A Design for a Mediterranean Climate Garden/Orchard Using the Concepts of Permaculture, Agroforestry, and Agroecology.

A California Biologist's Perspective

Permaculture, Agroforestry, and Agroecology. These words have many characteristics in common, in terms of agriculture. The concepts from permaculture (permanent agriculture), agroforestry (growing tree crops and vine, field crops together), agroecology (study of agriculture using the basic ideas of ecosystems) are all interrelated. If you think about it, each of these systems is moving agriculture (growing living organisms for the benefit of man) closer to the natural world. The missing component is the integration of wildland plants into the mix. Every time you remove wild habitat, the agriculture suffers in that area; maybe in small ways, but small ways add up to big ways. For example, researchers have found that having strips, or areas of wild plants adjacent to, or growing within field and orchard crop areas support native pollinators such as bees and flies that help to increase pollination of the crops and so increase crop yields.

Wild plants may support some of the predators and parasites that prey on your agricultural crop pests, and add stability to the immediate habitat, by redundancy. The cultivation of agricultural plants has, by definition, probably net negative impacts on an ecosystem (the practice of agriculture removes soil nutrition from an area, and decreases biological diversity, from microscopic soil organisms to large mammals). Incorporating indigenous plants adjacent to agricultural plantings supports more variety of beneficial organisms, and increases biological diversity, and can add nutrition to the site. Then, if one plant or animal fails one year, there are others to perform that function temporarily. So the 'plant-animal community' of cultivated plants, naturalized and indigenous plants and animals small and large, and other organisms, can recover from adversity more quickly, and reduce adversity's effects. Another analogy is that this plant-animal grouping is like a giant web; if one strand of the web fails, there are other strands to hold the web together. The more interlinking strands, the stronger the web. Also, in terms of humankind, there may be some species, even though we don't realize it now, that could help us to survive in the future. So it is to our advantage to save all the natural habitat that we can. One way is to integrate wild plants into the edges of our gardens, fields, and orchards. Instead of just mimicking nature, how about including nature?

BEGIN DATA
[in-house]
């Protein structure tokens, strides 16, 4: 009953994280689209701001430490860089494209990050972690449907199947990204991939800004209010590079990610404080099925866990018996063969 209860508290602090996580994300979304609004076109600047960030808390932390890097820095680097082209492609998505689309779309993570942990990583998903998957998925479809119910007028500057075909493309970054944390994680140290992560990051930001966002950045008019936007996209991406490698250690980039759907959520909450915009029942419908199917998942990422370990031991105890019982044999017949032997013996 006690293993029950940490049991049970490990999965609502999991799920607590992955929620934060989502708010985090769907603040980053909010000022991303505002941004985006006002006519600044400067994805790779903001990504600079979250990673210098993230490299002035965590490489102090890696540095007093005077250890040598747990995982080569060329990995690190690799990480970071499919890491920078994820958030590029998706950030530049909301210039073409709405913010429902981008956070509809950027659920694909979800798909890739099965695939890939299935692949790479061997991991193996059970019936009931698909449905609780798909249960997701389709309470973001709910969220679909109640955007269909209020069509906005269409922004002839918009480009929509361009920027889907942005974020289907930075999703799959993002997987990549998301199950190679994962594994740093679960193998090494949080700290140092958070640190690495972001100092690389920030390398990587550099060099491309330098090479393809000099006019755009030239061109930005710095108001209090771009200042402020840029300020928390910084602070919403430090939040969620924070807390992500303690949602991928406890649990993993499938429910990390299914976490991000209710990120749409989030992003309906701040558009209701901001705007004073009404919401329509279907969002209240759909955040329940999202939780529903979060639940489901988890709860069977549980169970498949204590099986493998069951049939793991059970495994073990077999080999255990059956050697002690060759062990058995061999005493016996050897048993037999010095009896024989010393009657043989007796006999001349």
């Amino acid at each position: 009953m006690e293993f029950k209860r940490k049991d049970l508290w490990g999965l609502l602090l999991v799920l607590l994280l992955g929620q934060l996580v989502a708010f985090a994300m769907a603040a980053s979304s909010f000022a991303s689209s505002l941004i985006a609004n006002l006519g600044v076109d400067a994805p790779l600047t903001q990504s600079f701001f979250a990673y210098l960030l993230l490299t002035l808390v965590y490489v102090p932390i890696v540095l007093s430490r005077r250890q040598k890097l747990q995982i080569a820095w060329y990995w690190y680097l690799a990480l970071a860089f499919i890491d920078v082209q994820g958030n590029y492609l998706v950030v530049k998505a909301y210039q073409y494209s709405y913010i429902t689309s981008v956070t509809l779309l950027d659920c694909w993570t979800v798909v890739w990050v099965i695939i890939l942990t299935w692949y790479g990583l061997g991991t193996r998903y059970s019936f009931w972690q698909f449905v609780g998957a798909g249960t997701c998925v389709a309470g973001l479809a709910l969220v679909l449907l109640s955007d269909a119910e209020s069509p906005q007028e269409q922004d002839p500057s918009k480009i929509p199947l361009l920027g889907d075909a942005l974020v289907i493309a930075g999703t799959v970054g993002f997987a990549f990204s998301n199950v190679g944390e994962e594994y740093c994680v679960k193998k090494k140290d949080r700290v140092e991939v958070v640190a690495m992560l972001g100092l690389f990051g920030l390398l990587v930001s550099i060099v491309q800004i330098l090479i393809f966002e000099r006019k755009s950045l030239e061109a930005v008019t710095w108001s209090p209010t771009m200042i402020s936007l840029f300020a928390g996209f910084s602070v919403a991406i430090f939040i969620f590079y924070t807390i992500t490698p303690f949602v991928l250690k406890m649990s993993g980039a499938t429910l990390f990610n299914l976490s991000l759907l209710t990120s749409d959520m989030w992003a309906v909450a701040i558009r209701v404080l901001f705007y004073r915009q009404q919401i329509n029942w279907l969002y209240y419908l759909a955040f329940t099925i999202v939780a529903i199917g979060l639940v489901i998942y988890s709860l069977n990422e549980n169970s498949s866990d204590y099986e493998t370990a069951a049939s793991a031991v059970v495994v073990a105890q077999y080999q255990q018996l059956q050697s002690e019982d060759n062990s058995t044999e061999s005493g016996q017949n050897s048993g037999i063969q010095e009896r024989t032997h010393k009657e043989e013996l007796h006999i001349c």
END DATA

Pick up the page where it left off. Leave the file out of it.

Next Section of Permaculture.
Syrphid fly on an asian pear. - grid24_12
By placing wild plant groupings just a walking path away from garden plantings and a field road away from farm plantings, the wild beneficial insects can thrive.

Companion Planting

Companion plants in a vegetable garden.
Companion plants in a native landscape.
Intercropping Brassicas

Some of the other vegetables..

Other places you might find us roaming about:

Do you like what we're doing with the pages?
Email SHORT questions or suggestions

We tried to use kibble for the webmaster, he still can't type. He does bark the answers.
Copyright 1992-2014 Las Pilitas Nursery
Edited on Jan 25, 2014. Authors:
Site Index